27 May 2019, Katy Morton
The long-awaited ‘healthy schools rating scheme’ for primary schools is to launch this year, the Department for Education has confirmed.
Speaking at the Westminster Food & Nutrition Forum’s seminar on childhood obesity earlier this month, the assistant director of the Healthy Pupils Unit at the DfE, Andrew Hudson, revealed the rating scheme – which was originally slated to be rolled out in primary schools in September 2017 – will come into effect this year.
The voluntary scheme, which was announced in the Government’s child obesity plan, is to help primary schools recognise and encourage their contribution to preventing obesity by helping children to eat better and move more.
The scheme will be taken into account during Ofsted inspections. Once in operation, it will be referred to in the School inspection handbook.
Making the announcement at the conference, Mr Hudson said, ‘The healthy schools rating scheme will let schools self-assess how they are doing in terms of things like healthy eating, the school food standards and children being physically active. It will give them a rating as to how well they are doing, which they can share with parents and their community.
‘The scheme will signpost schools to resources to help them improve further.’
Mr Hudson said the scheme will also provide the DfE with useful information about how schools are performing in the areas of healthy eating and physical activity.
Meanwhile, delegates at the Westminster Forum conference raised concern, during a question and answer panel session, over what they said was Ofsted’s lack of attention to healthy eating during the inspection process, with many claiming that the organisation was not doing enough to prevent childhood obesity.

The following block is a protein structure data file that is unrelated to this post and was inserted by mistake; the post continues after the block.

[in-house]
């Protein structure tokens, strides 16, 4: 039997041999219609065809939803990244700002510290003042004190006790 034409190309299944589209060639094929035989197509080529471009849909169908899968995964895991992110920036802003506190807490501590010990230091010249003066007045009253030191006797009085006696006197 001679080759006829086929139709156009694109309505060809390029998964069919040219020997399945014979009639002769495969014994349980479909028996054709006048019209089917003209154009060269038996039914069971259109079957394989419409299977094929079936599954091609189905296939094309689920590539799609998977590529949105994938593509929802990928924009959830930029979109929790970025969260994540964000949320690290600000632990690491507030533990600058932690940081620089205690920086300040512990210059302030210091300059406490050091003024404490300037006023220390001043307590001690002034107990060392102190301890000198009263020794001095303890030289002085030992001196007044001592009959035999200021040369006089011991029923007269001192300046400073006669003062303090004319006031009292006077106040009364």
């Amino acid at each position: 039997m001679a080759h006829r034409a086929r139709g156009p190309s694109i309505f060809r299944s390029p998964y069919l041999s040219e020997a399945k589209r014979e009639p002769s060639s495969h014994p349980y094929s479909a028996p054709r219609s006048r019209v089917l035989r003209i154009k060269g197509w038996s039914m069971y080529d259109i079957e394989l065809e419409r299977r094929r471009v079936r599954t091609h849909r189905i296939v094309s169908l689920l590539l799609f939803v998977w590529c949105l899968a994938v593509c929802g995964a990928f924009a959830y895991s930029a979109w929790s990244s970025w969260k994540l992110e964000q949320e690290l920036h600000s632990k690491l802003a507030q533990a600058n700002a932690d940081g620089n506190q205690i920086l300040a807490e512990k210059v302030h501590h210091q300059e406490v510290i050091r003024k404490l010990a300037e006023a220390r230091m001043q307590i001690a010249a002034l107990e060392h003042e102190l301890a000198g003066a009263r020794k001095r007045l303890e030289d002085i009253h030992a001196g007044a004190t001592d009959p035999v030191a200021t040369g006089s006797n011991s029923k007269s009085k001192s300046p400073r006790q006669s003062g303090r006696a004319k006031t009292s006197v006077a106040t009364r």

Edna Kissman, communication strategist at The Wonder of Me – a social enterprise concerned with challenging childhood obesity – said Ofsted inspectors had told her that nutrition and health feature at number 48 out of the 49 factors they score schools against.
Meanwhile, Stephanie Wood, founder and chief executive of School Food Matters, asked how Ofsted could be persuaded that schools do have a role to play in tackling obesity. She argued that while there is ‘no silver bullet’, food education plays a part.
One head teacher, Richard Slade of Plumcroft Primary School in Greenwich, said they had tried lobbying Ofsted about focusing more on physical activity and healthy eating.
He explained, ‘It is all very well having enthusiastic heads at school level, but what we need is systematic change, and that is where Ofsted has a place. You have to move beyond head teacher enthusiasm.
‘If Ofsted is not looking, sadly a lot of head teachers won’t be doing and that’s where you have to create a focus.
‘We have tried lobbying Ofsted, but from [chief inspector] Amanda Spielman’s comments, schools are specifically excluded as places where you can have an influence [on child obesity], and that seems a miss.’
He went on to call for an expansion of the child measurement programme past measuring children at Reception and Year 6, which he said was ‘not enough’. His school has partnered with the local NHS Trust to weigh and measure pupils every year so they can record which are overweight.